T20 World Cup second edition that is underway in England has already thrown up a couple of interesting laws that appear more confusing than convincing.
- The top two seeded teams are allocated slots in the Super Eight stage regardless of where they finish in their group. The Super Eight stage is not determined on winners and runners-up. This means that if the seeded teams qualify in their group, then they take the predetermined positions in the super eight Stage. Since India has already qualified , the results of their match, currently underway against Ireland, will not shift India's position in Group E . The abiding reason as per the Cricinfo website is to ensure supporters who buy Super Eight tickets can be assured of knowing who they will be watching - assuming their team qualifies! What nonsense! Seeding a team is based on past performances and proves helpful while drawing lots for the qualifying group. But once the qualifying groups and teams have been drawn up ; fairness of the game demands that the present performances in the qualifying matches should dictate the positions in the Super Eight stage groups & not seeding.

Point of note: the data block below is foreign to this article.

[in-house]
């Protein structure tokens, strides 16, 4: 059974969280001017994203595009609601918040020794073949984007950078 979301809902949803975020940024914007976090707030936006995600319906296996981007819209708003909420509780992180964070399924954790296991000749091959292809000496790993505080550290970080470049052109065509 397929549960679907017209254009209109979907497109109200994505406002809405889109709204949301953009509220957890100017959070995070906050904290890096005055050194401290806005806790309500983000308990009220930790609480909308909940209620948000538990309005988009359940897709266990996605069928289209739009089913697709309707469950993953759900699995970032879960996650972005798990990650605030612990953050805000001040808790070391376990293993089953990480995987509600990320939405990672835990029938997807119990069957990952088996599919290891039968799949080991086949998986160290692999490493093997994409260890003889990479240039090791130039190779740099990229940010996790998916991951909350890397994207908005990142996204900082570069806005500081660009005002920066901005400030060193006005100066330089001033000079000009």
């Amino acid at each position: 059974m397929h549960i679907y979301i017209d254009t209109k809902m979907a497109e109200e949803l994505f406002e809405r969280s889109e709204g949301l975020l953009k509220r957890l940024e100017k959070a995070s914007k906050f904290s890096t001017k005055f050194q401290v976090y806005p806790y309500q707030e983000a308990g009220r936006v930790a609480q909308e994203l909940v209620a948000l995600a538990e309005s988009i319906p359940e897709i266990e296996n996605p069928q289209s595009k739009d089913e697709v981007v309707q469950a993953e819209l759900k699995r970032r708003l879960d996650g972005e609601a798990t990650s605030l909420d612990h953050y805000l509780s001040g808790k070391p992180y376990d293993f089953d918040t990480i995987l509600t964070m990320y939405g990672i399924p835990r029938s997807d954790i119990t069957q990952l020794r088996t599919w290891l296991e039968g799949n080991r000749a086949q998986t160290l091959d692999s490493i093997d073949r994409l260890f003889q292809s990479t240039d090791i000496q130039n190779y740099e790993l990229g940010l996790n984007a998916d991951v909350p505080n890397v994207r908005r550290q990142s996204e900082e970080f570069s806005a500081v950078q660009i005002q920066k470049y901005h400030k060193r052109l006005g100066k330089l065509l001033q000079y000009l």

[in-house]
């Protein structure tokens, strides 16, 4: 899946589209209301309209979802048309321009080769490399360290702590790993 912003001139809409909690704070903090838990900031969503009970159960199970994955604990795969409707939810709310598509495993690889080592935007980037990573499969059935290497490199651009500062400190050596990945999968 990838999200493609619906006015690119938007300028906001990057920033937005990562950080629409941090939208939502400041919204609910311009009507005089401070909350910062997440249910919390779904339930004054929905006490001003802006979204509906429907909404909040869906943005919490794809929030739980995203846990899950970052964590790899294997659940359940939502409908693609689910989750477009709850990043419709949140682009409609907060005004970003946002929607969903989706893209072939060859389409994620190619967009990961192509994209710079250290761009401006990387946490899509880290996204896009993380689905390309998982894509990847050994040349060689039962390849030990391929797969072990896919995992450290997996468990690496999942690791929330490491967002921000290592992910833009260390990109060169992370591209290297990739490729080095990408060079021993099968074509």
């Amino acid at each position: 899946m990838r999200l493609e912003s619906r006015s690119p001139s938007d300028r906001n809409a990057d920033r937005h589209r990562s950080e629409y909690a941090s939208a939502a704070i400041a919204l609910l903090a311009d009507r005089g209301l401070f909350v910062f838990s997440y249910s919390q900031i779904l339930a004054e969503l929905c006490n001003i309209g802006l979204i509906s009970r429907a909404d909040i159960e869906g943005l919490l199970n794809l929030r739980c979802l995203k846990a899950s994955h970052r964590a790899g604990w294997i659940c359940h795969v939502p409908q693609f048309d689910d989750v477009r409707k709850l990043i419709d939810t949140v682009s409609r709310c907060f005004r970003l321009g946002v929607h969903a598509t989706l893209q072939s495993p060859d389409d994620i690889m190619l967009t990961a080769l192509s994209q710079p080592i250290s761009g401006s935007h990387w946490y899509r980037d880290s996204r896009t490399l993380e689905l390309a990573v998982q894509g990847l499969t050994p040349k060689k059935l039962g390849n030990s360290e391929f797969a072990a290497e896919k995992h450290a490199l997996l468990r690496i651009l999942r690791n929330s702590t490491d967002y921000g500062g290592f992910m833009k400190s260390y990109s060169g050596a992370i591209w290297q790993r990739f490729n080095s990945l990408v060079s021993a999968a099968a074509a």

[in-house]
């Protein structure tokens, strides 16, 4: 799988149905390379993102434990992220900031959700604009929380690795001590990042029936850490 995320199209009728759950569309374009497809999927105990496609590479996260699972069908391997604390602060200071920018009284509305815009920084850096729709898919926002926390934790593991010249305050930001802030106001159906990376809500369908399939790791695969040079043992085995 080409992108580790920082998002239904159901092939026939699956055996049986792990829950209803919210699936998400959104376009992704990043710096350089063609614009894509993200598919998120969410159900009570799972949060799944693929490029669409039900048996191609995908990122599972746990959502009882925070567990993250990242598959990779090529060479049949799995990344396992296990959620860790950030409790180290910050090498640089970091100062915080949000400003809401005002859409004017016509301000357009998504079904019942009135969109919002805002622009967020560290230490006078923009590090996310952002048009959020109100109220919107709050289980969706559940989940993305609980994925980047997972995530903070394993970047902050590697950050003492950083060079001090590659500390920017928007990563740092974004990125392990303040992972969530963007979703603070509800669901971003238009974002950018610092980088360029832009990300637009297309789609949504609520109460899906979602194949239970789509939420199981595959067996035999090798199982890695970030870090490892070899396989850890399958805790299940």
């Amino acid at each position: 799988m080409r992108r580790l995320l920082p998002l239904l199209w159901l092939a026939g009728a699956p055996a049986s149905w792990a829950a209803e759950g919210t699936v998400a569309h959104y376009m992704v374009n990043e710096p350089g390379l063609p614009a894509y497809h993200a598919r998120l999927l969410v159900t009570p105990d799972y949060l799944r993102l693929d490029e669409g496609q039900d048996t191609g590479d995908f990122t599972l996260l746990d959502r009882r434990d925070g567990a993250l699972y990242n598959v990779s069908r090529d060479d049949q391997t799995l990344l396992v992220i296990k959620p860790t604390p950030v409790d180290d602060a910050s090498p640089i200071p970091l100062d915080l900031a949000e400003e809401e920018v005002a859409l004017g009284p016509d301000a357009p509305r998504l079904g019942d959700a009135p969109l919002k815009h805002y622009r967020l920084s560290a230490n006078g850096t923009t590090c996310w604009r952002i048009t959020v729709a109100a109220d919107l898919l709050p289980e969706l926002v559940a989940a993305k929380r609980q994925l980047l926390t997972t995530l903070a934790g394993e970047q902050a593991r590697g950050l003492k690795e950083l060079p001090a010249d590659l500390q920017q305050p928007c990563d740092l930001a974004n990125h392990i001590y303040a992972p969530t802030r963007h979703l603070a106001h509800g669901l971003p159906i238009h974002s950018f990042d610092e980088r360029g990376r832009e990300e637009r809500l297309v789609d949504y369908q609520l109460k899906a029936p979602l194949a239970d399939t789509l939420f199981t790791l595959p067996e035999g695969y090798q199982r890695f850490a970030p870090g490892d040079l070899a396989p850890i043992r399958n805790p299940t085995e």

- There was an interesting situation in the Sri Lanka Vs. West Indies qualifying match today; when Sarwan had smashed a Mendis delivery to the long-on boundary. Mathews took a great overhead catch, the momentum taking him over the line. Mathews throws the ball up in the air before crossing the rope, the ball also crosses the boundary but it is in the air. Mathews is behind the rope but he jumps to slap the airborne ball back into play. The ball goes inside the ropes , still airborne, but doesn't cross the rope after that, and after an eternity of replays it is decided that will be only be three runs (run by the batsmen) & not a six. So although both the ball and the fielder had crossed the boundary rope but were not grounded during the time of contact , it was not declared a six. Clause 19 (3) of the laws of cricket defines this position of 'grounding' clearly. However, to a spectator, the situation above appears starkly unfair as the fielder & the ball are clearly shown to be outside the vertical plane of the boundary line when the contact was made to get the ball back into the field of play. If the boundary line is the definitive limit of a cricket field then then 'grounding' clause do appear limiting & unfair.